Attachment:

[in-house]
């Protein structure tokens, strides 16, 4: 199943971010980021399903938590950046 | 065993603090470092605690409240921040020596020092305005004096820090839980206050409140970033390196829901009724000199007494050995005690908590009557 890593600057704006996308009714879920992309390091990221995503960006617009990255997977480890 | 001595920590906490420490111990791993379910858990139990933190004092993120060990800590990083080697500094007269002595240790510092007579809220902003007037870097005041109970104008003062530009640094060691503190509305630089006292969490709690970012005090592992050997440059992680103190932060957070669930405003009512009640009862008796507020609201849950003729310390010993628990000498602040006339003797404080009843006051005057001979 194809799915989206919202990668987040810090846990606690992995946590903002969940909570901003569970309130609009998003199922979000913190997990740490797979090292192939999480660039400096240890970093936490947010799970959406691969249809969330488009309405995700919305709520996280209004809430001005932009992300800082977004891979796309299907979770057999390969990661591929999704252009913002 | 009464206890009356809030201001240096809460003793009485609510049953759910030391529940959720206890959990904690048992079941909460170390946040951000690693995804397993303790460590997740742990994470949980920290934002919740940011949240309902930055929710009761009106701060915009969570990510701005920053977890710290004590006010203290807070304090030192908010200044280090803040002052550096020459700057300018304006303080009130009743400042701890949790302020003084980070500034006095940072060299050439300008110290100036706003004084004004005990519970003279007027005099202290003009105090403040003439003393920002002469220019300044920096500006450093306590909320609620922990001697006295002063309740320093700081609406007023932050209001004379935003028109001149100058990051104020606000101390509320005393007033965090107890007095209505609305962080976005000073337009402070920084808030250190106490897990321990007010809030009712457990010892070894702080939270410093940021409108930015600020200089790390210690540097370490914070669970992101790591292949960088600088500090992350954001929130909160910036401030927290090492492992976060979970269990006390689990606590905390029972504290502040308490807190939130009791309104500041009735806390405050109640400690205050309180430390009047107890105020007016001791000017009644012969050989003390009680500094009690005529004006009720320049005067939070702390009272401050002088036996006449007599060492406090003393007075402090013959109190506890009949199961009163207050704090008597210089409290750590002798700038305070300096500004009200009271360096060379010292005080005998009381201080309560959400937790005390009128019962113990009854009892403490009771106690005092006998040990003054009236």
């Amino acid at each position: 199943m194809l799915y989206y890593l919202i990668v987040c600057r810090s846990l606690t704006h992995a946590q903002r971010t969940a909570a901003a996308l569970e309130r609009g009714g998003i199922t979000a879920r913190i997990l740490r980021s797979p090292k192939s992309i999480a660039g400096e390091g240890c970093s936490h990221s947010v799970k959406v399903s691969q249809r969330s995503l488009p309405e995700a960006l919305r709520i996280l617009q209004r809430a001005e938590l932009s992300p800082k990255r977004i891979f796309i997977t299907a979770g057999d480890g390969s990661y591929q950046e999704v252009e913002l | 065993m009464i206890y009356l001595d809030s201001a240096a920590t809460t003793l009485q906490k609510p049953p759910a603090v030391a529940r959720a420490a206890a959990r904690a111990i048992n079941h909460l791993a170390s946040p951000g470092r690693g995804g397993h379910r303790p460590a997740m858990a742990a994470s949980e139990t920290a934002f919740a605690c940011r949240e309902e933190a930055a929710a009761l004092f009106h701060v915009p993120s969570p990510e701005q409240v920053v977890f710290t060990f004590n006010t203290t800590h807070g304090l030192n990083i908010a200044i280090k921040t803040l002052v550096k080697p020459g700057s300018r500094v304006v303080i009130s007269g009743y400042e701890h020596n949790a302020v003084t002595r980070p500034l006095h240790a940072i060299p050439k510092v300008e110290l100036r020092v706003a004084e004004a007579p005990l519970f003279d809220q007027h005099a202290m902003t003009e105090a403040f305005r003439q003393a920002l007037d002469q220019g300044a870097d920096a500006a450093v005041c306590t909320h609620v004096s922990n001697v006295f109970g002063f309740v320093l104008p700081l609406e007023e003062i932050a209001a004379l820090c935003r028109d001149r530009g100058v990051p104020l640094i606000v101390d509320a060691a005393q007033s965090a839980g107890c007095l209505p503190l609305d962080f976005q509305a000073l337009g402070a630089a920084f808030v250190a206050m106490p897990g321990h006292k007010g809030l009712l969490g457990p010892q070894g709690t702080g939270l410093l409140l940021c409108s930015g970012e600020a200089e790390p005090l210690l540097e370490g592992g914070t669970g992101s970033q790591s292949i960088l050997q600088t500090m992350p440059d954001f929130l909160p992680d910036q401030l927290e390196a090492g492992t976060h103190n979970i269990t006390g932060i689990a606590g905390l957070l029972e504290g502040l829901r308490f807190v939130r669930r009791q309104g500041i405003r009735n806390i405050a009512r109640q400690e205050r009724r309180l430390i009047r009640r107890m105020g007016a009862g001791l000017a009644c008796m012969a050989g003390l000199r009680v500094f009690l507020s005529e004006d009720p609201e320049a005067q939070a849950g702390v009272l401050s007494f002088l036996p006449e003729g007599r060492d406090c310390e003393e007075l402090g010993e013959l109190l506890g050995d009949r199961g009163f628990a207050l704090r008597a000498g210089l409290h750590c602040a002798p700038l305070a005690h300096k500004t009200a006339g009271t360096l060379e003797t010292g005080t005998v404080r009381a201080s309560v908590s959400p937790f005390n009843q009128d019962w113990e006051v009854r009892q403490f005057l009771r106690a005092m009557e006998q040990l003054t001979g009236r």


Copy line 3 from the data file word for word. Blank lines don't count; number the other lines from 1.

């Amino acid at each position: 199943m194809l799915y989206y890593l919202i990668v987040c600057r810090s846990l606690t704006h992995a946590q903002r971010t969940a909570a901003a996308l569970e309130r609009g009714g998003i199922t979000a879920r913190i997990l740490r980021s797979p090292k192939s992309i999480a660039g400096e390091g240890c970093s936490h990221s947010v799970k959406v399903s691969q249809r969330s995503l488009p309405e995700a960006l919305r709520i996280l617009q209004r809430a001005e938590l932009s992300p800082k990255r977004i891979f796309i997977t299907a979770g057999d480890g390969s990661y591929q950046e999704v252009e913002l | 065993m009464i206890y009356l001595d809030s201001a240096a920590t809460t003793l009485q906490k609510p049953p759910a603090v030391a529940r959720a420490a206890a959990r904690a111990i048992n079941h909460l791993a170390s946040p951000g470092r690693g995804g397993h379910r303790p460590a997740m858990a742990a994470s949980e139990t920290a934002f919740a605690c940011r949240e309902e933190a930055a929710a009761l004092f009106h701060v915009p993120s969570p990510e701005q409240v920053v977890f710290t060990f004590n006010t203290t800590h807070g304090l030192n990083i908010a200044i280090k921040t803040l002052v550096k080697p020459g700057s300018r500094v304006v303080i009130s007269g009743y400042e701890h020596n949790a302020v003084t002595r980070p500034l006095h240790a940072i060299p050439k510092v300008e110290l100036r020092v706003a004084e004004a007579p005990l519970f003279d809220q007027h005099a202290m902003t003009e105090a403040f305005r003439q003393a920002l007037d002469q220019g300044a870097d920096a500006a450093v005041c306590t909320h609620v004096s922990n001697v006295f109970g002063f309740v320093l104008p700081l609406e007023e003062i932050a209001a004379l820090c935003r028109d001149r530009g100058v990051p104020l640094i606000v101390d509320a060691a005393q007033s965090a839980g107890c007095l209505p503190l609305d962080f976005q509305a000073l337009g402070a630089a920084f808030v250190a206050m106490p897990g321990h006292k007010g809030l009712l969490g457990p010892q070894g709690t702080g939270l410093l409140l940021c409108s930015g970012e600020a200089e790390p005090l210690l540097e370490g592992g914070t669970g992101s970033q790591s292949i960088l050997q600088t500090m992350p440059d954001f929130l909160p992680d910036q401030l927290e390196a090492g492992t976060h103190n979970i269990t006390g932060i689990a606590g905390l957070l029972e504290g502040l829901r308490f807190v939130r669930r009791q309104g500041i405003r009735n806390i405050a009512r109640q400690e205050r009724r309180l430390i009047r009640r107890m105020g007016a009862g001791l000017a009644c008796m012969a050989g003390l000199r009680v500094f009690l507020s005529e004006d009720p609201e320049a005067q939070a849950g702390v009272l401050s007494f002088l036996p006449e003729g007599r060492d406090c310390e003393e007075l402090g010993e013959l109190l506890g050995d009949r199961g009163f628990a207050l704090r008597a000498g210089l409290h750590c602040a002798p700038l305070a005690h300096k500004t009200a006339g009271t360096l060379e003797t010292g005080t005998v404080r009381a201080s309560v908590s959400p937790f005390n009843q009128d019962w113990e006051v009854r009892q403490f005057l009771r106690a005092m009557e006998q040990l003054t001979g009236r």